There are many different kinds of fabric paint and even more ways to use them. As well as traditional fabric paints that you apply with a brush, you can find paints designed to be squeezed onto fabric and fabric spray paints. You can use a brush to create your designs or apply paint with sponges, stamps and rollers. Resist techniques, such as batik and techniques using sunlight or heat, offer even more options.
Transparent Fabric Paints
Most fabric paints are transparent. Transparent paints offer more subtle effects than opaque paints when used on light colors; however, you cannot use them on dark colors like navy or black. Thin fabric paints will tend to bleed into the fabric around them; this makes them a good choice for washes. You can find thicker paints which are better for stamping, printing and stenciling.
Opaque Fabric Paints
White paints and paints with pearl and metallic effects are usually opaque. You can also find opaque paint in standard colors. They cover up the color beneath and thus will show up on dark colors. You can achieve attractive effects by painting with dark colors and applying metallic or pearl colors over the top. You must mix pearl and metallic colors very thoroughly as the tiny flecks that produce the shimmering effect tend to separate out. Opaque fabric paints are a good choice for stamping and printing.
Dyes are different from fabric paints. They are harder to use, but have some advantages. Paints stick to the surface of the fabric or soak in to coat the fibers, sticking like glue; dyes bond chemically with the fabric. This bond is much stronger than the adhesive bonds formed by paints, meaning that dyes can last longer than paints and can tolerate rougher handling. They also change the "hand" (texture) of your fabric less than paints, which tend to make fabrics stiffer. You can use dyes to paint washes on your fabric and in resist work.
Spray Fabric Paint
Spray fabric paint is specially formulated paint sold in an aerosol spray. You can use it to paint large areas of fabric evenly. It is good for some kinds of resist painting and for stencils.
Painting With a Brush
You can paint on fabric in a similar way to painting on paper. Fabrics with smooth surfaces are easier to paint than rougher fabrics. Stretching your fabric tightly will make it easier to paint on. It is helpful to sketch your design before you begin; you can sketch directly onto the fabric with chalk or special markers that wash out. Dip your brush into your desired color and paint directly onto the fabric.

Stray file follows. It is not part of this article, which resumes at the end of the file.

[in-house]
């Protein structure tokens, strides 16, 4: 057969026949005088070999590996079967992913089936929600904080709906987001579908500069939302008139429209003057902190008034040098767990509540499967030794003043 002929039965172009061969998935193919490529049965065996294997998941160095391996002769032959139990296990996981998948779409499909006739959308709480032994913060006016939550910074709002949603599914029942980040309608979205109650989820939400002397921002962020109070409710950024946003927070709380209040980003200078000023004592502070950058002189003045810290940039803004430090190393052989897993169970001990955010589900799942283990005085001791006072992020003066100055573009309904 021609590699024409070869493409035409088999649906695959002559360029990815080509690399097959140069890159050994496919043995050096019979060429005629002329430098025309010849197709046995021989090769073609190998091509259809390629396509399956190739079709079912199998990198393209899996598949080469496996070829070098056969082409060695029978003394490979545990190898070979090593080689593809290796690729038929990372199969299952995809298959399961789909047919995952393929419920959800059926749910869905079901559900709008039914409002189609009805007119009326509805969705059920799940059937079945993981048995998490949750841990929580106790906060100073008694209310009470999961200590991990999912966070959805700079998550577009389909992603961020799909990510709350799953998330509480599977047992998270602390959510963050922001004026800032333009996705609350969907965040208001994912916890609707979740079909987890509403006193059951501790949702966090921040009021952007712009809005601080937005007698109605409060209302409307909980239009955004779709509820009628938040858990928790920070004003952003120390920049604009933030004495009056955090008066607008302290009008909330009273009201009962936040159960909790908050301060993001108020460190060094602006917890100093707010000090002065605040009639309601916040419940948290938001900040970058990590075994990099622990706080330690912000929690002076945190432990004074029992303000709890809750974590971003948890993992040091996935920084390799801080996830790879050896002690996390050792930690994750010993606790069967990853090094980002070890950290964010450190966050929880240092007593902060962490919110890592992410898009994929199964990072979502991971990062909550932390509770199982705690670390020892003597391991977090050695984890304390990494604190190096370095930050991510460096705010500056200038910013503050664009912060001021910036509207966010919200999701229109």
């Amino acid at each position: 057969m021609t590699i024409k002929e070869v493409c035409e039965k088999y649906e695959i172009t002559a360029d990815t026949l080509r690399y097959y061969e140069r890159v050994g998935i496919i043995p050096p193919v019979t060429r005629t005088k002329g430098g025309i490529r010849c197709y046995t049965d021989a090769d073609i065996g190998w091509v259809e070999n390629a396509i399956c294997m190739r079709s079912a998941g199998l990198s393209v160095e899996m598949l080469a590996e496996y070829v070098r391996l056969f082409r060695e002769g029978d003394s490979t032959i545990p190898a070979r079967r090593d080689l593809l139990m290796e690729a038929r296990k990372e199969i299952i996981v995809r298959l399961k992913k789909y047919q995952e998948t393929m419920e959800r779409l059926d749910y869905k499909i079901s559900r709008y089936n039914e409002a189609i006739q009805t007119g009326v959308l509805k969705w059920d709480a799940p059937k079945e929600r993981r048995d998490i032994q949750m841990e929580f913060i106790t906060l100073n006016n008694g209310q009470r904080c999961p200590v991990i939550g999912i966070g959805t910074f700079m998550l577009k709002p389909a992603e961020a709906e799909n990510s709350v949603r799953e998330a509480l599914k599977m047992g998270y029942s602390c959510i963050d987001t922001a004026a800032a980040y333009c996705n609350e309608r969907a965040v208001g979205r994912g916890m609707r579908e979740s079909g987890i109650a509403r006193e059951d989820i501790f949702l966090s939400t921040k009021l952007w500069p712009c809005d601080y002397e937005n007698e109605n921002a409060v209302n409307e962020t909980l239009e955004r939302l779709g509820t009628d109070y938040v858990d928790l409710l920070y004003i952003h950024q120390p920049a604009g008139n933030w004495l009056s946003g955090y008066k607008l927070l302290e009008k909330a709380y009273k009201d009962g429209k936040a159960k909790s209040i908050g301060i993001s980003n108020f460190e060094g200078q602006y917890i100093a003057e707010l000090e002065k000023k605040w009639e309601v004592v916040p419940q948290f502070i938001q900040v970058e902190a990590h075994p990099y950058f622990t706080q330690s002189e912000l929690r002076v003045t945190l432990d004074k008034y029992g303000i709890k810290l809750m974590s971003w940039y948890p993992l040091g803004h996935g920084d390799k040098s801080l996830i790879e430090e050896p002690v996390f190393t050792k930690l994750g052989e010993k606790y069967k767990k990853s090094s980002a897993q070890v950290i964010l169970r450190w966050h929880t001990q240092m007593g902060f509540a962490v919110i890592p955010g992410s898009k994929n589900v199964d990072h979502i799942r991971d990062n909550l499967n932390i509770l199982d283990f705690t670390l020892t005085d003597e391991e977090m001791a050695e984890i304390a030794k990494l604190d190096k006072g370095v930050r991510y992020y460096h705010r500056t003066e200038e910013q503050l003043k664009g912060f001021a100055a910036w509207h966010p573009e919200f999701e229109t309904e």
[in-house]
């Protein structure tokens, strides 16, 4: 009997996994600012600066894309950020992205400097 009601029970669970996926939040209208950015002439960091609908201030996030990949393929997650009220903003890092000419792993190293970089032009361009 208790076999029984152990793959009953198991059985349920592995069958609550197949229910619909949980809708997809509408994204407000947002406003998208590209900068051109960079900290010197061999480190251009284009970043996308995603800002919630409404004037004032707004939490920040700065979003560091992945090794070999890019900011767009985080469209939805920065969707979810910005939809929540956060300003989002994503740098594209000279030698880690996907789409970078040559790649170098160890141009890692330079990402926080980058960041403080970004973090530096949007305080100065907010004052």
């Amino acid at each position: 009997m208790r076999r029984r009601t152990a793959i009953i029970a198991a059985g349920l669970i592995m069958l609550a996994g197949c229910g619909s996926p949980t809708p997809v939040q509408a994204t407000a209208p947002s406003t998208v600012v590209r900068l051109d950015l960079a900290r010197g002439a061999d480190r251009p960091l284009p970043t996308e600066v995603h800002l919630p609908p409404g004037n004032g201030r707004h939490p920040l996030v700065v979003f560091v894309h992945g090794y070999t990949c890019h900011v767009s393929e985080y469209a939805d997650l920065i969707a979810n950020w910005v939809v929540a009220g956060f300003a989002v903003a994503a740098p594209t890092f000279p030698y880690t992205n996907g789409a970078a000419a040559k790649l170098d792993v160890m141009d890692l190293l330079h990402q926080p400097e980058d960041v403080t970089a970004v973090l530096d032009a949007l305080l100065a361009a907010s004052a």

Sponges and Stamps
Sponges let you paint fabric in large, broad strokes. You can find sponge brushes that have wedge-shaped heads, giving you more control. Natural sponges make interesting patterns when used with fabric paint. You can make stamps from thick high-density foam rubber. Another traditional way to apply fabric paint is to use a stamp carved from half a raw potato; this is called potato printing. It is a good choice for simple designs and a fun technique for children.
Stencils allow you to apply paint to specific areas of fabric while masking the parts you do not want to paint. You can find ready-made stencils or make your own. Use a stiff brush with short bristles or spray fabric paint to create stencilled designs.
Batik and Sun Painting
In batik, you apply a design to the fabric in wax or a special fabric resist medium. When you paint the fabric, the areas around the design absorb the paint but the wax repels it, leaving a pattern. In sun painting, you place objects called masks on a freshly-painted or dyed piece of fabric; the fabric under the masks remains paler than the surrounding fabric. You can also find photo-sensitive dyes that react to sunlight, allowing you to "photograph" the outlines of your masks.
- "The Complete Photo Guide to Textile Art"; Susan Stein; 2010
- "Fabric Painting for Fun!"; Anne Schreiber; 2006
- Paula Burch's All About Hand Dyeing: Beyond dye: more ideas for coloring fabric
- Martha Stewart Crafts: Tie-Dye-Effect Scarf
- Paula Burch's All About Hand Dyeing: How to Dye and Paint Fabric with Light
- Photo Credit Jupiterimages/Photos.com/Getty Images
- "Mickey Lawler's Skydyes"; Mickey Lawler; 1999
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